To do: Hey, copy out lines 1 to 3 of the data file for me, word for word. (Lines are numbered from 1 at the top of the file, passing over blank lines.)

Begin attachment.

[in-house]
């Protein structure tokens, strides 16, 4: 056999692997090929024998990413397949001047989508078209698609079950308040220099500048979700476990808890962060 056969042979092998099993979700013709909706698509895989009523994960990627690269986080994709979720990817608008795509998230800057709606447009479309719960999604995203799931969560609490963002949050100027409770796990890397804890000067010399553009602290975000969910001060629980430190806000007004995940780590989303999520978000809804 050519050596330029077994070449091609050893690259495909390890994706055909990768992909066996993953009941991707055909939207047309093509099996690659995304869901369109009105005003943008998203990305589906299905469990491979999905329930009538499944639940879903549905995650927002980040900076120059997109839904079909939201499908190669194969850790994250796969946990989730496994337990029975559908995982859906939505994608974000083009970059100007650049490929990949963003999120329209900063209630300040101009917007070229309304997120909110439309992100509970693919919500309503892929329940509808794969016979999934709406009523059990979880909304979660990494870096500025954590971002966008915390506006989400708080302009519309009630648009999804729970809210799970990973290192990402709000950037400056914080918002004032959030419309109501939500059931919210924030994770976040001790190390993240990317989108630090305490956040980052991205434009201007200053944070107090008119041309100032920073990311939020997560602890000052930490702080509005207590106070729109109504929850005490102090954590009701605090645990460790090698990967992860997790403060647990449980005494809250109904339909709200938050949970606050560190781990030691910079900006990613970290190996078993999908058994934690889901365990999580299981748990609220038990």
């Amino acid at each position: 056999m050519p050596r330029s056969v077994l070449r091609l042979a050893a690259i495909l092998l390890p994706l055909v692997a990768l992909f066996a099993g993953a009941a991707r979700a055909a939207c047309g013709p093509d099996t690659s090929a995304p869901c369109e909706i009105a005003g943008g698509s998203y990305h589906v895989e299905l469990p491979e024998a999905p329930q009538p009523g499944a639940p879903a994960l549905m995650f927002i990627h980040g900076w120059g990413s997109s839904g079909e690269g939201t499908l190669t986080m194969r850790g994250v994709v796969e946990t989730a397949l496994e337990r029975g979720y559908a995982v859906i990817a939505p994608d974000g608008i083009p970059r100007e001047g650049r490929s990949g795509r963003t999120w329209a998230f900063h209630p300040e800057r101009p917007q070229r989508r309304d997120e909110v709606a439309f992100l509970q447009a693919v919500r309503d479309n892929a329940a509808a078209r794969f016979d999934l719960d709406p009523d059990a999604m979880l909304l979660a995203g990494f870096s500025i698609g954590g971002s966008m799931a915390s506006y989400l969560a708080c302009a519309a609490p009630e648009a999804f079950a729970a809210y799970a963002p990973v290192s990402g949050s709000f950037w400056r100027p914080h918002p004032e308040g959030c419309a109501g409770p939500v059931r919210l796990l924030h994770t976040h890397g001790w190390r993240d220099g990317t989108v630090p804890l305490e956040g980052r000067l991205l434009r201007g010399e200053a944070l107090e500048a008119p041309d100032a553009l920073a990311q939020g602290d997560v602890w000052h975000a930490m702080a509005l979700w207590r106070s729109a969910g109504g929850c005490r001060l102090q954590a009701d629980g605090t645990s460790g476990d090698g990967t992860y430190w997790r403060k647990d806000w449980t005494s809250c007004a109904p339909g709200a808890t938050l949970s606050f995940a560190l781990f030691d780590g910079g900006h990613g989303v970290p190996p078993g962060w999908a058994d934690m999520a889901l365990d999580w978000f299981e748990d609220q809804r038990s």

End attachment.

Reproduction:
[in-house]
């Protein structure tokens, strides 16, 4: 056999692997090929024998990413397949001047989508078209698609079950308040220099500048979700476990808890962060 056969042979092998099993979700013709909706698509895989009523994960990627690269986080994709979720990817608008795509998230800057709606447009479309719960999604995203799931969560609490963002949050100027409770796990890397804890000067010399553009602290975000969910001060629980430190806000007004995940780590989303999520978000809804 050519050596330029077994070449091609050893690259495909390890994706055909990768992909066996993953009941991707055909939207047309093509099996690659995304869901369109009105005003943008998203990305589906299905469990491979999905329930009538499944639940879903549905995650927002980040900076120059997109839904079909939201499908190669194969850790994250796969946990989730496994337990029975559908995982859906939505994608974000083009970059100007650049490929990949963003999120329209900063209630300040101009917007070229309304997120909110439309992100509970693919919500309503892929329940509808794969016979999934709406009523059990979880909304979660990494870096500025954590971002966008915390506006989400708080302009519309009630648009999804729970809210799970990973290192990402709000950037400056914080918002004032959030419309109501939500059931919210924030994770976040001790190390993240990317989108630090305490956040980052991205434009201007200053944070107090008119041309100032920073990311939020997560602890000052930490702080509005207590106070729109109504929850005490102090954590009701605090645990460790090698990967992860997790403060647990449980005494809250109904339909709200938050949970606050560190781990030691910079900006990613970290190996078993999908058994934690889901365990999580299981748990609220038990």
């Amino acid at each position: 056999m050519p050596r330029s056969v077994l070449r091609l042979a050893a690259i495909l092998l390890p994706l055909v692997a990768l992909f066996a099993g993953a009941a991707r979700a055909a939207c047309g013709p093509d099996t690659s090929a995304p869901c369109e909706i009105a005003g943008g698509s998203y990305h589906v895989e299905l469990p491979e024998a999905p329930q009538p009523g499944a639940p879903a994960l549905m995650f927002i990627h980040g900076w120059g990413s997109s839904g079909e690269g939201t499908l190669t986080m194969r850790g994250v994709v796969e946990t989730a397949l496994e337990r029975g979720y559908a995982v859906i990817a939505p994608d974000g608008i083009p970059r100007e001047g650049r490929s990949g795509r963003t999120w329209a998230f900063h209630p300040e800057r101009p917007q070229r989508r309304d997120e909110v709606a439309f992100l509970q447009a693919v919500r309503d479309n892929a329940a509808a078209r794969f016979d999934l719960d709406p009523d059990a999604m979880l909304l979660a995203g990494f870096s500025i698609g954590g971002s966008m799931a915390s506006y989400l969560a708080c302009a519309a609490p009630e648009a999804f079950a729970a809210y799970a963002p990973v290192s990402g949050s709000f950037w400056r100027p914080h918002p004032e308040g959030c419309a109501g409770p939500v059931r919210l796990l924030h994770t976040h890397g001790w190390r993240d220099g990317t989108v630090p804890l305490e956040g980052r000067l991205l434009r201007g010399e200053a944070l107090e500048a008119p041309d100032a553009l920073a990311q939020g602290d997560v602890w000052h975000a930490m702080a509005l979700w207590r106070s729109a969910g109504g929850c005490r001060l102090q954590a009701d629980g605090t645990s460790g476990d090698g990967t992860y430190w997790r403060k647990d806000w449980t005494s809250c007004a109904p339909g709200a808890t938050l949970s606050f995940a560190l781990f030691d780590g910079g900006h990613g989303v970290p190996p078993g962060w999908a058994d934690m999520a889901l365990d999580w978000f299981e748990d609220q809804r038990s």